- I often get a class where at least 1/3 of my fourth graders are reading at a second grade (sometimes lower) reading level. I often have to plan 3 different lessons to accommodate the different levels within my classroom. As you can imagine, this requires a tremendous amount of time and effort compared to a class that is more “uniform” in performance level. How can you justify paying me according to their performance?
- The current trends from the Federal Government are putting education for all in a box. There needs to be flexibility so that the needs of each student can be addressed. Teachers are professionals and must be accorded respect and trust because if they are empowered to make professional decision as they teach specific students and classes, the education is at its best.
- The current approach to accountability focuses primarily on outputs -that is test scores. This puts the onus primarily on students and teachers, those with the least power in the system. Wouldn’t a fairer approach to accountability take into account inputs such as funding or facilities, in order to put equal onus on those with the most power who’s decisions not only fail to address equity but exacerbate inequality?
- One of my biggest frustrations as an educator is working with highly capable Hispanic students who can earn scholarships, but because they or their parents are illegals they have to back out of the scholarship process. How can we continue to support our illegals who need to go to college but cannot get support? These students are giving up at about 5th grade and dropping out in high numbers in high school. My school is then “punished” for the drop out rate for kids who can’t go on to school.
- What public schools did Duncan attend? How many years has Duncan taught full time in low income schools?
- Why, in the face of evidence that charters are no better than their public school counterparts, are you still emphasizing them?
- Why should teachers’ worth and success be measured by students’ performance on single standardized tests that fail to adequately capture real educational growth?
- How do you plan to address the extreme variations of state standards and criterion when determining the status for AYP?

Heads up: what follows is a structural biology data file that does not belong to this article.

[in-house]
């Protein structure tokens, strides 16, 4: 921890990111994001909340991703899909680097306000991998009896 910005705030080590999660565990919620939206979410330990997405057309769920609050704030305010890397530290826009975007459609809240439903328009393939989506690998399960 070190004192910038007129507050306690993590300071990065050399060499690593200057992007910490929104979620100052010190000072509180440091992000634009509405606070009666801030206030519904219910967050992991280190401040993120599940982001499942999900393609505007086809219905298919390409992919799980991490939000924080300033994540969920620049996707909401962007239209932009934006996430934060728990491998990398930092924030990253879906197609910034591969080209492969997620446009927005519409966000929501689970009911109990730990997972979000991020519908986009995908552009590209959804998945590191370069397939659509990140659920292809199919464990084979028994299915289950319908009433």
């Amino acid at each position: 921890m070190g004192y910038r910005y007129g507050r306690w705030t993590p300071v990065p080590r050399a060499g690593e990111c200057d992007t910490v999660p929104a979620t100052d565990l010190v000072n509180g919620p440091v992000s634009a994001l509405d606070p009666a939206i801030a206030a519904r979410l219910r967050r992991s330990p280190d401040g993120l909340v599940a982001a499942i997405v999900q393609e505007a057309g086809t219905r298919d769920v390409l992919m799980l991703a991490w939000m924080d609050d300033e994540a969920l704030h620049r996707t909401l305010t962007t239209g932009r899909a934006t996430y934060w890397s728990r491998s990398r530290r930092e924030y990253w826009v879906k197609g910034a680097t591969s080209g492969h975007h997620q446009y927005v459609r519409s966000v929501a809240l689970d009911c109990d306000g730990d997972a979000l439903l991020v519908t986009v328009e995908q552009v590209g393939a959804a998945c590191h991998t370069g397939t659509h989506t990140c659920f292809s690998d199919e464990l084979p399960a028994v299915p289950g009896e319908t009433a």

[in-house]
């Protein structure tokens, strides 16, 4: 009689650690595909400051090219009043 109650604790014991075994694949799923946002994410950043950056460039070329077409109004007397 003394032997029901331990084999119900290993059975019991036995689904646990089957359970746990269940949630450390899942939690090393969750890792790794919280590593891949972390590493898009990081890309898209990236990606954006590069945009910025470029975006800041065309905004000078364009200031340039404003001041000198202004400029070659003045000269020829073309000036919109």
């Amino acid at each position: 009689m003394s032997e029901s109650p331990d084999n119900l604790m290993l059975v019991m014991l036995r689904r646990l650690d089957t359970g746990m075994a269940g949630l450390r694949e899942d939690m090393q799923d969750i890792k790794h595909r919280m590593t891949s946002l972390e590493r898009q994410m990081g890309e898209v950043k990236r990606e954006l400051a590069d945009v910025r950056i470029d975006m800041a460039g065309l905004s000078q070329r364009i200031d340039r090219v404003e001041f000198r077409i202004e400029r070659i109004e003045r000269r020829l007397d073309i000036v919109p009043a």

- Will you teach for one year in a low performing school and allow your salary to be linked to tests made by outside sources?
- How do we refocus our resources, energy, and efforts from testing skills to rich curriculums that include science and social studies and art and music? And, why are teachers and schools being measured based on one test, doesn’t that create unethical behavior and failure instead of success?
- Why are middle schools taking such a beating when brain development says that the students brains are in their second fasted growth spurt of their lives and affect the students frontal lob and emotional control? It is amazing when we can hold on test scores. This is a world wide event, not just the USA.
- I am a NBCT who works in a high need inner city school. 98% of my students are living in poverty, a majority of them are living in single parent households, and their neighborhood is plagued by drugs, violence, and gangs. 88% of my students who entered my classroom this year (3rd grade) were reading at a beginning 1st grade level. How can I get my students to succeed on the state test, within 6 months, without waving a magic wand? Why am I being held accountable for something I can’t control when my students go home? Why should my career be jeopardized because my school is deemed inadequate, shut down, and everyone is fired because of factors out of my control? I am good at what I do. I go above and beyond and love working with this population, but why would I want to continue to work in an inner city school if I’m backed up against a wall and set up for failure? Furthermore, I see the “value added” score as an irrelevant measurement approach if the students being compared actually CANNOT read the test. How will you address the reliability & validity of the “value added” scores? If the students are simply guessing on the test (because they can’t read it) then aren’t we simply comparing who guessed the best, despite taking into account all the factors that the “value added” system does? Please explain.
What do you think of these questions and concerns? What would YOU like to say or ask Secretary Duncan?
The opinions expressed in Living in Dialogue are strictly those of the author(s) and do not reflect the opinions or endorsement of Editorial Projects in Education, or any of its publications.